Tuesday, October 30, 2012

Inside the Elephant Box - Part 1

There are two layers in my elephant box!
The box was given to my mother and grandmother by friends whose Victorian grandmother had been quite a collector...
As many of you guessed, it contains a lot of sewing equipment (no buttons, Betty, so you can read on!), including this quirky little pin cushion designed like a domino.
The domino pin cusion was in a compartment on the left, and, lifting the little lid above it, I found this leather needle case, the large 'needle' and the two amber rods... even after years of treating this box as my 'rainy day' box, to share with my grandmother, I really don't know everything that's in it!
Juanita makes a key point- not only is the box's inlay ivory, but the needle case seems to have snake skin on it and the 'needle' is almost certainly tortoise shell. My mother taught me to be horrified by the killing, but to respect these antique artefacts - I wonder what the rest of you think?
Just to add to my ethical issues over the ancient massacres of endangered animals, here is a collection of carved ivory bangles my mother bought in charity shops and (one of) my grandmother's crocodile-skin handbags. My mother bought the ivory bracelets because she couldn't bear to see something which represented so much life and work (obviously mainly on the part of the elephant) being sold as if it were plastic. She never wore them.  My grandmother bought the handbag because that was just what you did in those days... what do we do with it all now, I wonder?

4 comments:

Carolyn Phillips said...

I am loving seeing this box opened and explored.

With regard to the ivory and crocodile skin - I think I am with your mum. I would be horrified at the thought of any of it being 'new' and of the killing of these animals for their parts being continued, however they are beautiful objects and as antiques I can not only respect the item and the craftsmanship, but also love the age, history and beauty of the item.

marigold jam said...

I am with your mother - if the items are already here and disposing of them would not save the animals now then keep them but to think of killing and maiming animals now for such items is horrible. They are beautiful and the craftsmanshipo too but it would have been better had they never been made. But we used to wear fur coats in the past (well I didn't but peopole did) and think nothing of it. Only now do we consider the ethical implications of such things but then maybe in the future people will be appalled at what we do now for example the destruction of forests, genetic engineering and so on - who knows!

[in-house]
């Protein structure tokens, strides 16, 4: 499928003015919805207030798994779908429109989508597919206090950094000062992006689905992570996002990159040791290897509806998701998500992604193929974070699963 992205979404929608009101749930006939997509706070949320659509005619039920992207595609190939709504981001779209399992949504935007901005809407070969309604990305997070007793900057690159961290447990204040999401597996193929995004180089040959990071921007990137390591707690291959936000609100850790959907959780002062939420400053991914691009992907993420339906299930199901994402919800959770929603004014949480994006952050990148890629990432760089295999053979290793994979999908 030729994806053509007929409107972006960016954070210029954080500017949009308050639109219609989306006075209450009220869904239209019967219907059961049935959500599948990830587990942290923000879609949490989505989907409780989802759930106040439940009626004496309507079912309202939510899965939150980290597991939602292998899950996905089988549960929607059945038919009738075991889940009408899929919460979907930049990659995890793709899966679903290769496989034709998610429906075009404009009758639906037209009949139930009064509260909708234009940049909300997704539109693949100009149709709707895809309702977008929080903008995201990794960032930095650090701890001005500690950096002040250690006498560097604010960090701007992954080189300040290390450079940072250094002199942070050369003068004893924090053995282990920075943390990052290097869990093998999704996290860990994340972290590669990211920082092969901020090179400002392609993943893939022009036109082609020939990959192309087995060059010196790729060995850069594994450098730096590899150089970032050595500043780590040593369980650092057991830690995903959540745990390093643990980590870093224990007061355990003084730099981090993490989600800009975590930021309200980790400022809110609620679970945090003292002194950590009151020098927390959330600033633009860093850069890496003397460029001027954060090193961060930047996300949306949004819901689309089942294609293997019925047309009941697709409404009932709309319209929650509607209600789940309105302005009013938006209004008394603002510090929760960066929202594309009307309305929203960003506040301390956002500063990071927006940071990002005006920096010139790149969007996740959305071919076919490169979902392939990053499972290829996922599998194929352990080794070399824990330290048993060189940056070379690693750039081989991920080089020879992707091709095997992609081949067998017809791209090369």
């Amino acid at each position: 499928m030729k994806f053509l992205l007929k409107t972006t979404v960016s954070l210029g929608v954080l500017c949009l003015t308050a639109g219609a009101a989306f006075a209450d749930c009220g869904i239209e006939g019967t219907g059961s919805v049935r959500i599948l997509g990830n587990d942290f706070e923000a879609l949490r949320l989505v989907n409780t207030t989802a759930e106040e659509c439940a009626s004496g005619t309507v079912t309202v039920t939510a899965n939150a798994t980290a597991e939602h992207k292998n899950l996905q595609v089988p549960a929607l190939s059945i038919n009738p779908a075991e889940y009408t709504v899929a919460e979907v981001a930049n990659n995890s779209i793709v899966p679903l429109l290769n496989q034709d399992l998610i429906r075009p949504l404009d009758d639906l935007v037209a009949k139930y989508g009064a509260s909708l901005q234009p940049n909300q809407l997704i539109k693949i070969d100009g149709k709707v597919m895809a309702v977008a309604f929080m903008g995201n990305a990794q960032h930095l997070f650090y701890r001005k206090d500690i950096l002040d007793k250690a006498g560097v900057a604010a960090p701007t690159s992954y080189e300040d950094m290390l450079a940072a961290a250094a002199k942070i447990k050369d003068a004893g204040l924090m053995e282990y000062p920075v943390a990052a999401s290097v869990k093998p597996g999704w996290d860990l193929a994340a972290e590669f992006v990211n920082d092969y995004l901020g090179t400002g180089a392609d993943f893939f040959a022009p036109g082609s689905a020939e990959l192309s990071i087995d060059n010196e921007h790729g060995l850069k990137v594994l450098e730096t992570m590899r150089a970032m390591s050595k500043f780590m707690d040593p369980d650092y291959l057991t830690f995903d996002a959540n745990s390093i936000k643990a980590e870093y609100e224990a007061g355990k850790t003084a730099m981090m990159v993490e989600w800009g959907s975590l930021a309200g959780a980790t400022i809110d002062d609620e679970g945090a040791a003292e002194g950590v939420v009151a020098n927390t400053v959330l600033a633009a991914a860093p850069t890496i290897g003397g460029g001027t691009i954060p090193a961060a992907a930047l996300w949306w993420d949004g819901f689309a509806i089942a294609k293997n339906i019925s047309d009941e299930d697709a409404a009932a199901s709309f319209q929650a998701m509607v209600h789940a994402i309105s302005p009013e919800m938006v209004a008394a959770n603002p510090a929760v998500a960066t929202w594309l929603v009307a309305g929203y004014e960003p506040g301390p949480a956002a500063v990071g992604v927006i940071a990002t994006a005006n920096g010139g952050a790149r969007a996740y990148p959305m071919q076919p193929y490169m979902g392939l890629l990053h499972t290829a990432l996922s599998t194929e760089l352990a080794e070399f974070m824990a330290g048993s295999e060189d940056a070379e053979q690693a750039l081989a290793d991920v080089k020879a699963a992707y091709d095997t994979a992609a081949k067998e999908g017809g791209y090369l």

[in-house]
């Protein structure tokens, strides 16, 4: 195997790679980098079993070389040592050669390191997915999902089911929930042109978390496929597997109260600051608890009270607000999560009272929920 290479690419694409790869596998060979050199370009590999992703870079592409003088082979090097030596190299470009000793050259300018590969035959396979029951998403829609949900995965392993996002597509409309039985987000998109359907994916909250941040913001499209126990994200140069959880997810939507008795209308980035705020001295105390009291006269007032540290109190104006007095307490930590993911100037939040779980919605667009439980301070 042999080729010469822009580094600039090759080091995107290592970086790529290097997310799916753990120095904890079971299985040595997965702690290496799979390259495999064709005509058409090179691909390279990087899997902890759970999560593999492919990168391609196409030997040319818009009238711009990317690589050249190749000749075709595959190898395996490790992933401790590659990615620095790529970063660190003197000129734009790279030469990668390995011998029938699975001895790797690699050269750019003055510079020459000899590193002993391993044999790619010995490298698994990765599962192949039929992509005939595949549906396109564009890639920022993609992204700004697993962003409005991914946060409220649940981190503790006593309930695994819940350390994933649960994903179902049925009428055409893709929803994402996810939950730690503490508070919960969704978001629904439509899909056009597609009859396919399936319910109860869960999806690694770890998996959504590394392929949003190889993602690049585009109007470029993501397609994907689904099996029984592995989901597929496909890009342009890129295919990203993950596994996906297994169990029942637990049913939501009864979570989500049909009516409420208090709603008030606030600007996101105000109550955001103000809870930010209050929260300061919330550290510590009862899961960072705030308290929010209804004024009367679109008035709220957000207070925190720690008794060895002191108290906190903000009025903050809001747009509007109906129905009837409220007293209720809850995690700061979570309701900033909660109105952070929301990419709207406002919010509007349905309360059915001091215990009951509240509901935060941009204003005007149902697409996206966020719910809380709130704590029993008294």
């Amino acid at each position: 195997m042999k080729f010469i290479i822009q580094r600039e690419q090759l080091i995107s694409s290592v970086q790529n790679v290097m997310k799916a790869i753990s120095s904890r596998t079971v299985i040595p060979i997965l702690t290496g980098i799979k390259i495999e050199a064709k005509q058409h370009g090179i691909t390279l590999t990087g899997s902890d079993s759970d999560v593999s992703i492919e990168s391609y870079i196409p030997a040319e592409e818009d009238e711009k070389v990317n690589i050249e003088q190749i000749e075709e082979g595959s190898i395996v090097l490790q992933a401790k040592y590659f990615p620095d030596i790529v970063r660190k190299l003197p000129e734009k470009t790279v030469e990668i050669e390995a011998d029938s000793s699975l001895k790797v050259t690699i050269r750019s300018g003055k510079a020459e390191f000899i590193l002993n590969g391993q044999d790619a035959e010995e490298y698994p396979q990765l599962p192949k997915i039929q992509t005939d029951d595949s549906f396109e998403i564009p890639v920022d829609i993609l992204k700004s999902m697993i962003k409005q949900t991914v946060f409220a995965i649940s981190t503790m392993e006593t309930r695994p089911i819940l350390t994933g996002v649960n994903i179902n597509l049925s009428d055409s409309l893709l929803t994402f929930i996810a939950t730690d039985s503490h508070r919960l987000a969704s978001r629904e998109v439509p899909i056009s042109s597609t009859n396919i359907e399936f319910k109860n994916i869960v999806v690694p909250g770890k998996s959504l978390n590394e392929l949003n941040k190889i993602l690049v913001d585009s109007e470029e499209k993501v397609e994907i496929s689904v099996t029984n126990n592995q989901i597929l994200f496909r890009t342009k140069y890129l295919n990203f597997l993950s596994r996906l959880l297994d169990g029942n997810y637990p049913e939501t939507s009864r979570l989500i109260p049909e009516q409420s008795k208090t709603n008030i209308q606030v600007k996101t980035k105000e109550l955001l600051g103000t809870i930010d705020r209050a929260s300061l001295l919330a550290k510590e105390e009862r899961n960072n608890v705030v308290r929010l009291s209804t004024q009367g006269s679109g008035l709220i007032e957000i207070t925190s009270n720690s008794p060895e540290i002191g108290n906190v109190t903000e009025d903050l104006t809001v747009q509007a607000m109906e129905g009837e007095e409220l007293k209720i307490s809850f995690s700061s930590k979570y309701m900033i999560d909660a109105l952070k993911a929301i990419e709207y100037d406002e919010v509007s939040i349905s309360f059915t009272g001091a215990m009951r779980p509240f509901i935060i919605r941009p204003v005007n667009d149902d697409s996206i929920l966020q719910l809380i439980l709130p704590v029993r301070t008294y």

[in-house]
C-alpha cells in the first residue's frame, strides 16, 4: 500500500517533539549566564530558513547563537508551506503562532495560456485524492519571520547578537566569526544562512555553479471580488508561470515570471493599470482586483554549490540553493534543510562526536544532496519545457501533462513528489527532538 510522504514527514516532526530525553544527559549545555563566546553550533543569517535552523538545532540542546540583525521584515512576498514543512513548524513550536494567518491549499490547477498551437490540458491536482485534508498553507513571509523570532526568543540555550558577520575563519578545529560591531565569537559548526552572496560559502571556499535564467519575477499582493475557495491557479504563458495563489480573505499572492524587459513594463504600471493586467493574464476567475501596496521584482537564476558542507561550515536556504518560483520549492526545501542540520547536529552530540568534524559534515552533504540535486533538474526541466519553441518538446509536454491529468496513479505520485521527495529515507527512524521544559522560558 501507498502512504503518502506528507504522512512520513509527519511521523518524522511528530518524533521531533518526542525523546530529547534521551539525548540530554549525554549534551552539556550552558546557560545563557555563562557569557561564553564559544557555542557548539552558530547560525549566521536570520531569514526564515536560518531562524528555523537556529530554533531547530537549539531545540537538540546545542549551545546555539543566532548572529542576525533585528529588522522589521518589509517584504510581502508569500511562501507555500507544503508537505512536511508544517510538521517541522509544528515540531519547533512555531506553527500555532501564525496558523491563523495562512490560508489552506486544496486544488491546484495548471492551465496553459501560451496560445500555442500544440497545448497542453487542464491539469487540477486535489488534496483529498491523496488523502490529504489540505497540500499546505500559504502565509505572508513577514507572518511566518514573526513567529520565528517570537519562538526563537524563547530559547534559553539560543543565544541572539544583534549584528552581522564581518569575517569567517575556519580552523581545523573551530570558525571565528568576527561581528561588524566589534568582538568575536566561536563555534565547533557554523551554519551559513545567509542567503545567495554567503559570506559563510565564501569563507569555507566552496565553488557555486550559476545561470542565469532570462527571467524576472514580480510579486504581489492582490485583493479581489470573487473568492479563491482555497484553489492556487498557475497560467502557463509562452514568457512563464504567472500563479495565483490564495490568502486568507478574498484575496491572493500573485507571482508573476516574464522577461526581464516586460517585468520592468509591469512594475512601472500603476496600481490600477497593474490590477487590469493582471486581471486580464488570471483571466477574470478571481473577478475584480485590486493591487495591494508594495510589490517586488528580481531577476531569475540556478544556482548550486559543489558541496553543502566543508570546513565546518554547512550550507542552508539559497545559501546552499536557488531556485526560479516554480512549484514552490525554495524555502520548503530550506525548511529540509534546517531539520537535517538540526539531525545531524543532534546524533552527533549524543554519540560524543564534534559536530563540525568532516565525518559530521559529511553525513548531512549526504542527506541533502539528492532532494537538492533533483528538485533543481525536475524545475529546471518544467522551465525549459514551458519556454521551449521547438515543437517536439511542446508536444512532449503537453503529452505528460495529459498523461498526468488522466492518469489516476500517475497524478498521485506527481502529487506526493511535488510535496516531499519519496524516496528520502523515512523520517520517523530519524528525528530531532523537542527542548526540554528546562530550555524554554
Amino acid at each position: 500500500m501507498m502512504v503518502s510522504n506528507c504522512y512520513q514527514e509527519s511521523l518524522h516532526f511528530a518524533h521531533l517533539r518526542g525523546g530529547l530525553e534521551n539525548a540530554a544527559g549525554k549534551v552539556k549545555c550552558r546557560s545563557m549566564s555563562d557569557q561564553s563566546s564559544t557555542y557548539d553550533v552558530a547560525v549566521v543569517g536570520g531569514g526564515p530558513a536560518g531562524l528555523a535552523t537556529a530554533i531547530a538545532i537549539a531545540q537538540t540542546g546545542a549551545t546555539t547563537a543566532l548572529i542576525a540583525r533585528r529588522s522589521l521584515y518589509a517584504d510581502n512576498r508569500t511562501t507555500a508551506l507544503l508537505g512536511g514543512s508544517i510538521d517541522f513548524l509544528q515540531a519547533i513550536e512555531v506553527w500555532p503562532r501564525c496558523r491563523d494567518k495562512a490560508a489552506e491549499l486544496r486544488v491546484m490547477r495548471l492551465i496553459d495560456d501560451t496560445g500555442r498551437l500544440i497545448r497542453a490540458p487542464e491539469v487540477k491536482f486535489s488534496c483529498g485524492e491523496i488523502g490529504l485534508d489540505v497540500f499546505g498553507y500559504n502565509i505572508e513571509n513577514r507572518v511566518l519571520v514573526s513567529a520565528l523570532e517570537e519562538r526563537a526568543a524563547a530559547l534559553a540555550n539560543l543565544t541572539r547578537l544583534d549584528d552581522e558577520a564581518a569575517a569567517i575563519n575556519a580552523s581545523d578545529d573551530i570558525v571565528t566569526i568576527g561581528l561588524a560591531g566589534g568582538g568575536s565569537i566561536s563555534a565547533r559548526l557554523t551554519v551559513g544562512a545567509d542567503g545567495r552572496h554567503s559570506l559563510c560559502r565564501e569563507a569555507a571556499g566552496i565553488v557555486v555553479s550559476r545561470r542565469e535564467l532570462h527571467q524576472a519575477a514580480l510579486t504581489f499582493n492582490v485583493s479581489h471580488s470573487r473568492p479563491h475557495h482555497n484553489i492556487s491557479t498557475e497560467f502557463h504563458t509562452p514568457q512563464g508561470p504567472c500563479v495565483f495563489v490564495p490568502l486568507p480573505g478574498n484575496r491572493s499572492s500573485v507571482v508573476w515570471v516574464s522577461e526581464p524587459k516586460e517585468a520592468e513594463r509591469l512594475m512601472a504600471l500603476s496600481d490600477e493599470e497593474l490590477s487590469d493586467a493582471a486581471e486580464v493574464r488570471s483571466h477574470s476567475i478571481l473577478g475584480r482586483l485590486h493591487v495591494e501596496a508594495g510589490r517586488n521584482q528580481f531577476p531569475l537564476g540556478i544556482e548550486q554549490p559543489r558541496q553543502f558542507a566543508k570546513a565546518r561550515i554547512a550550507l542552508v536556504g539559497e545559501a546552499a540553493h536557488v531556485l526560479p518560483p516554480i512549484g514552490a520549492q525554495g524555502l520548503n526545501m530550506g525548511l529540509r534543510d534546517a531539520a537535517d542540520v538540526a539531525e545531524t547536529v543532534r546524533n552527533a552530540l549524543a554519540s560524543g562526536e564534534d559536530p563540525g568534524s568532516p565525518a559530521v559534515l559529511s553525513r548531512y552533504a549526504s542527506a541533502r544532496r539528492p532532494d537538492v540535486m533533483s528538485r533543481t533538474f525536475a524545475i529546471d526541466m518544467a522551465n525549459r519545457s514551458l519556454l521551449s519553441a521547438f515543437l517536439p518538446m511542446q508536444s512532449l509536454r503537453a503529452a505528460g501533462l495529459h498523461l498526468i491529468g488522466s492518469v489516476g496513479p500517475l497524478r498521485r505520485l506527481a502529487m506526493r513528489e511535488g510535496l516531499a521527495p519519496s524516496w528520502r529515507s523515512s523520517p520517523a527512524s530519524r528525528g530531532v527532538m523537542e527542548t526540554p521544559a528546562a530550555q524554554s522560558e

Juanita said...

I wish "luxury"-item seekers would ask themselves the same question too: What do you do with all those endangered animal goods? I think about diamonds too, and wonder if that little bling is so worth all that hard-earned money. (Hard-earned for us, not so for those who have it...) Not to be hypocritical, but I did enjoy looking and owning little diamond-jewellery. But I look at them now, and think, "What was I thinking?!?!?" But then again, I am always hard on myself.

And you know what Floss, I did grow up with animal skins and ivory carvings. My dad used to be proud of owning these material things.

Betty said...

What a fabulous heirloom - I love the amber piece. Yes, difficult question - fur/skin/ivory is indeed beautiful and the era those items were made in was ignorant of the methods of trading. I would contact CAFT (campaign against fur trade) or similar and ask them how to dispose of the items - I hope that doesn't offend you Floss and I am most certainly not being critical of your appreciation of beautiful things from a time gone by, I wasn't very caring about all this until years ago I visited an elephant orphanage in Nairobi (Sheldrick) which raised my awareness.